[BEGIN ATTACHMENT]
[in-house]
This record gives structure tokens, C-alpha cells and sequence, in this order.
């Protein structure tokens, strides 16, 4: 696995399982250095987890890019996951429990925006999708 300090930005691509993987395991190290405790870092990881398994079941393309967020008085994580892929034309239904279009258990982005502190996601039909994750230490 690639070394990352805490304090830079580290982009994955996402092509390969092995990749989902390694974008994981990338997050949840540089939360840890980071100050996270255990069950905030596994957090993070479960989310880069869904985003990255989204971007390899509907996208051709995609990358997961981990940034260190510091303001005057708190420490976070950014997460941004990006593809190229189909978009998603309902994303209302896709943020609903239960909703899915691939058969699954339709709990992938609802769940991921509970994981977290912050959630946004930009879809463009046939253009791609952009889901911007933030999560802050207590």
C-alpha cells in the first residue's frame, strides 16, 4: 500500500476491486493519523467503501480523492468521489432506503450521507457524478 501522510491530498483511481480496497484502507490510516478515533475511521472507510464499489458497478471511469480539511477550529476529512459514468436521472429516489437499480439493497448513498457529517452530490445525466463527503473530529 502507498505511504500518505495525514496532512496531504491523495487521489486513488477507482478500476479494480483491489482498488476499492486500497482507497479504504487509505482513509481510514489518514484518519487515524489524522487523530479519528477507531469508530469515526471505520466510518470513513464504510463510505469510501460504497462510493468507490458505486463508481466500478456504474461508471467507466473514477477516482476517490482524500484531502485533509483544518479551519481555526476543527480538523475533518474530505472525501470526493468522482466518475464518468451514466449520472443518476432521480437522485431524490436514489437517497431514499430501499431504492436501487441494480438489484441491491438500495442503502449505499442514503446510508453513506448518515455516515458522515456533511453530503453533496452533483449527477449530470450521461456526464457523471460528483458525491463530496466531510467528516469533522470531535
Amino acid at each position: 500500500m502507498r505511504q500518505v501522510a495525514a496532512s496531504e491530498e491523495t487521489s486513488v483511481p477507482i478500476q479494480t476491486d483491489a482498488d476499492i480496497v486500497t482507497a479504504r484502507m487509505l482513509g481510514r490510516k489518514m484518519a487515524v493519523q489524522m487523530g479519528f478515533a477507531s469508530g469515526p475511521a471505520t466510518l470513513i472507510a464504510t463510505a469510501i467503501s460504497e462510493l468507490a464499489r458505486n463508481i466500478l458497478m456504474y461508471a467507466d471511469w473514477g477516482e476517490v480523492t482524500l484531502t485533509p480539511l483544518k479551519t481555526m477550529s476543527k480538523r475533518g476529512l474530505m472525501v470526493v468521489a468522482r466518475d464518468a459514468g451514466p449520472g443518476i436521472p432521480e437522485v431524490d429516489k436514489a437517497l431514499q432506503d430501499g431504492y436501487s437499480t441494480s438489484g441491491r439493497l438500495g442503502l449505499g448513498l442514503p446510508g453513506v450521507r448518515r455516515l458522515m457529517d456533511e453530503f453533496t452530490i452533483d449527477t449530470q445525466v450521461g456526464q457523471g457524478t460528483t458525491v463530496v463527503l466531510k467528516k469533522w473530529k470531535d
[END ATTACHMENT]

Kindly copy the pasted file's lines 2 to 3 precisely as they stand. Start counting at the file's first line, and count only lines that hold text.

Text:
This record gives structure tokens, C-alpha cells and sequence, in this order.
């Protein structure tokens, strides 16, 4: 696995399982250095987890890019996951429990925006999708 300090930005691509993987395991190290405790870092990881398994079941393309967020008085994580892929034309239904279009258990982005502190996601039909994750230490 690639070394990352805490304090830079580290982009994955996402092509390969092995990749989902390694974008994981990338997050949840540089939360840890980071100050996270255990069950905030596994957090993070479960989310880069869904985003990255989204971007390899509907996208051709995609990358997961981990940034260190510091303001005057708190420490976070950014997460941004990006593809190229189909978009998603309902994303209302896709943020609903239960909703899915691939058969699954339709709990992938609802769940991921509970994981977290912050959630946004930009879809463009046939253009791609952009889901911007933030999560802050207590």